View: Persist with selling EUR/USD rallies, current move looks stretched, timing the risk
We’ve seen a solid bounce in EUR/USD after a brief penetration of the 1.3000 level this morning, maintaining immediate bullish momentum. While there are doubts surrounding the execution of the ECB’s OMT plan as Spain looks to avoid a formal bailout and the oversight that would accompany this, which is a prerequisite for any central bank support, the onset of QE3 followed by BoJ easing has refocused attention on the influence of central banks on currencies. This is naturally bad for the dollar with the Fed clearly having the most robust/effective track record for keeping the Greenback weak in contrast to Europe where a strong currency is still seen as a sign of confidence in the project rather than a helpful adjustment mechanism. The less said about the Bank of Japan’s ability to guide the JPY weaker the better.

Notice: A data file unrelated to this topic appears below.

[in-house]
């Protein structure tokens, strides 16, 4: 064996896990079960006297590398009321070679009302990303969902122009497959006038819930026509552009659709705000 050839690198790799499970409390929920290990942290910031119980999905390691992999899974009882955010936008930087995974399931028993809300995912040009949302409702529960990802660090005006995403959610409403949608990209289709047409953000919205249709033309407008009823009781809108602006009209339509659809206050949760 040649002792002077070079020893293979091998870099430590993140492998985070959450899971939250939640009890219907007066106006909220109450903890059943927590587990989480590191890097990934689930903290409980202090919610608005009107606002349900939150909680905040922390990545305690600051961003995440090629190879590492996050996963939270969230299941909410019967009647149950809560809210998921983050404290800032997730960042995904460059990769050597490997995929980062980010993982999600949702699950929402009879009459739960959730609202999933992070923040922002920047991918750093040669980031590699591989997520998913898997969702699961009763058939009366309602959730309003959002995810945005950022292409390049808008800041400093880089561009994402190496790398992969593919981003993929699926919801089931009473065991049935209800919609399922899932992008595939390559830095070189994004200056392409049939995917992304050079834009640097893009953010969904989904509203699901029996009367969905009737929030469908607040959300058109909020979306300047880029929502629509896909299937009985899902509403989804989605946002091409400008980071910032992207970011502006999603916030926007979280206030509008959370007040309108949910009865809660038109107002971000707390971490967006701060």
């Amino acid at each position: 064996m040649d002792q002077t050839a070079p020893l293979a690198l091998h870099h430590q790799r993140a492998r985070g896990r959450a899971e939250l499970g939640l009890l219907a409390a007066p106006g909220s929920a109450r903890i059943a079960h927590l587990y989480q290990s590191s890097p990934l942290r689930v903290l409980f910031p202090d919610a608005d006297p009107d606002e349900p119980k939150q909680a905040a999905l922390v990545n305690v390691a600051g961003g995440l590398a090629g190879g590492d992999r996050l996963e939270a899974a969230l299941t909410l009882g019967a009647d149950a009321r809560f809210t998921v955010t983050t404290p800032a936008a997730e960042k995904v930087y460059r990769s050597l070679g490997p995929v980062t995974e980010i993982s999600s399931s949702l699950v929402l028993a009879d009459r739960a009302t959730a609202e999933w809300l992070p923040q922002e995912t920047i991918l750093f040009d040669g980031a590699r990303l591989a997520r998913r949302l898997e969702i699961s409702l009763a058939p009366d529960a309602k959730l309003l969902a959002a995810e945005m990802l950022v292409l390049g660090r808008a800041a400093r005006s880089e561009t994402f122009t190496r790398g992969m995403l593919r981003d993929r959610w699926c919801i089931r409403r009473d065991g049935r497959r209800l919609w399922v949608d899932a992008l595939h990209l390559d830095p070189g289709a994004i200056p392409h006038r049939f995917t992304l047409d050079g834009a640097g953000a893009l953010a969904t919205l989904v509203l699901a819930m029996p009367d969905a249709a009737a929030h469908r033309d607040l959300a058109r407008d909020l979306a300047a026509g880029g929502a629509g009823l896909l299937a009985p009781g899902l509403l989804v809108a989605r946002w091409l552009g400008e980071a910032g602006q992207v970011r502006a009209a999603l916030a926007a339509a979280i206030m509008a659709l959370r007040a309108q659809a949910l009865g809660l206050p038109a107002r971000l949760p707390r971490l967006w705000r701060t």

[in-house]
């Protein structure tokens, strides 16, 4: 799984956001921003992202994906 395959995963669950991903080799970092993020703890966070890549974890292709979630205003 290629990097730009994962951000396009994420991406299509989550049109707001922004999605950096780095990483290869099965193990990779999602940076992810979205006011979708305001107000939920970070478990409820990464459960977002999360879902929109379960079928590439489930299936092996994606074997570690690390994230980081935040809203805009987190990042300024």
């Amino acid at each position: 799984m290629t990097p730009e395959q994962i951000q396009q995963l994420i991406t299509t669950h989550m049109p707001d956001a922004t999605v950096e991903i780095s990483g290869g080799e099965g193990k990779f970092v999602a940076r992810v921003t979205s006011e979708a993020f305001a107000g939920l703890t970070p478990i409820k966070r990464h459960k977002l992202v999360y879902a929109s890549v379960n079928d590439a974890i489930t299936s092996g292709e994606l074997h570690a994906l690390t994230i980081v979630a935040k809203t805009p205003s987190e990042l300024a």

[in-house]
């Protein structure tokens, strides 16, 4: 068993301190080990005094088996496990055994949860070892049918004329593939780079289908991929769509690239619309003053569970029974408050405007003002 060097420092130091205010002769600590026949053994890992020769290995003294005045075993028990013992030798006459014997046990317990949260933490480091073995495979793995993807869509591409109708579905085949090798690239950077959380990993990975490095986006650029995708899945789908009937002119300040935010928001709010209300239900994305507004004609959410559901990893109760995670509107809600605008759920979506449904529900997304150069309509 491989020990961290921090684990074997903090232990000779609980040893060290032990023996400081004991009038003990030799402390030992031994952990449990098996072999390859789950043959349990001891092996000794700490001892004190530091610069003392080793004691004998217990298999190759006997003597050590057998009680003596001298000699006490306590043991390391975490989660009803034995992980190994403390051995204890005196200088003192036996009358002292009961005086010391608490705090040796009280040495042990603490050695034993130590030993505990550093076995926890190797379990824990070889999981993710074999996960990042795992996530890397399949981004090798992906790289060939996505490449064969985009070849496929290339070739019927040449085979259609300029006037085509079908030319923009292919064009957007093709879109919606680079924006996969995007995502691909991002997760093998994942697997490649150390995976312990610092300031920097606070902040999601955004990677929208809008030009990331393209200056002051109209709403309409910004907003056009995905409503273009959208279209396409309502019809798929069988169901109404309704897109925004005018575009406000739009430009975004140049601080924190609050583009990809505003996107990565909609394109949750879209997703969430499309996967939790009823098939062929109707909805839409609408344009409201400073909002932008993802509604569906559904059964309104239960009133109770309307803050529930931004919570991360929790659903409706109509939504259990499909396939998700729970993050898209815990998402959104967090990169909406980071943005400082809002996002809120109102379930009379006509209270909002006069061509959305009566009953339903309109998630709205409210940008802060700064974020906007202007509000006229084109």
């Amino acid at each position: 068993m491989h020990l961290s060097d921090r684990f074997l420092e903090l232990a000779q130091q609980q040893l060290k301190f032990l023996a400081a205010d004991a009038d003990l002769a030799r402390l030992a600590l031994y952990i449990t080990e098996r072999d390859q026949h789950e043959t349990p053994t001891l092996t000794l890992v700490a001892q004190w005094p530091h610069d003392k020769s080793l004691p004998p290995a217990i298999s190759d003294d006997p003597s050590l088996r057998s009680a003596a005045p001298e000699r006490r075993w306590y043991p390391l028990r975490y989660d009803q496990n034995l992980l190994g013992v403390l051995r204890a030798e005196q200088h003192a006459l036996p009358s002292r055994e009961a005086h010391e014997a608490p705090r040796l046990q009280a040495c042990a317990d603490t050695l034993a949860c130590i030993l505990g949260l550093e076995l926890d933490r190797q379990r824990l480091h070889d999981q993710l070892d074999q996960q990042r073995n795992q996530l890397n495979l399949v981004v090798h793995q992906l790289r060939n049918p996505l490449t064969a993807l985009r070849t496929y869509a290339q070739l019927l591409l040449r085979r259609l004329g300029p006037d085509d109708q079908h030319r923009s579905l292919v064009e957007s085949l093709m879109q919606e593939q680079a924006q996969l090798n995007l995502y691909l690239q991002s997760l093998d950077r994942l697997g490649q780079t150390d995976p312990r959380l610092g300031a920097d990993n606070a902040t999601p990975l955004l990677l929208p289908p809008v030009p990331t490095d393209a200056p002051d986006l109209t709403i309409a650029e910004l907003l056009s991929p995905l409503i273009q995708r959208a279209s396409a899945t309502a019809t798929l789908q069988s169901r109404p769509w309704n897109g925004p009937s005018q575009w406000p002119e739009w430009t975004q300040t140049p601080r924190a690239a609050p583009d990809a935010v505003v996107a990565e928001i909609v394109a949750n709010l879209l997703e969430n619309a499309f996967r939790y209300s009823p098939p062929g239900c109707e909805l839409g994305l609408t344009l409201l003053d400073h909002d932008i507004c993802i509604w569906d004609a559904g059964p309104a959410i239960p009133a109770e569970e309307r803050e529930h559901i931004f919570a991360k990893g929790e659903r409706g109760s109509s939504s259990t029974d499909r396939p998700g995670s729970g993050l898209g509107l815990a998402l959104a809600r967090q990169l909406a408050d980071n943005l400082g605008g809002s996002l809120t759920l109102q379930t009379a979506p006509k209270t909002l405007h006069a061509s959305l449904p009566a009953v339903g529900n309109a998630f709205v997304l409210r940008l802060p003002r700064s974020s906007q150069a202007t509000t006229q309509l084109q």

Full report below…
View: Near-term equity upside doesn’t change longer-term bear picture
The returns from the summer’s front running exercise have been very healthy across many equity markets but now central banks have actually delivered, directly in the case of the BoE, the Fed and as of this morning the BoJ and via promised intervention by the rather more standoffish ECB, the question comes back to whether this move is actually sustainable. As ever there is the sales pitch that valuations are compelling which appears particularly relevant for the beleaguered Eurozone periphery and the more dubious view that higher equity markets themselves are a precursor to better economic times. Of course the central bull driver really is positive expectations as to how this further quantitative easing will impact asset prices, reflecting on the lift risk assets saw following QE1 and more relevantly QE2.
Full report below…
View: View any further UST curve steepening opportunistically, like flatteners vs. 5yr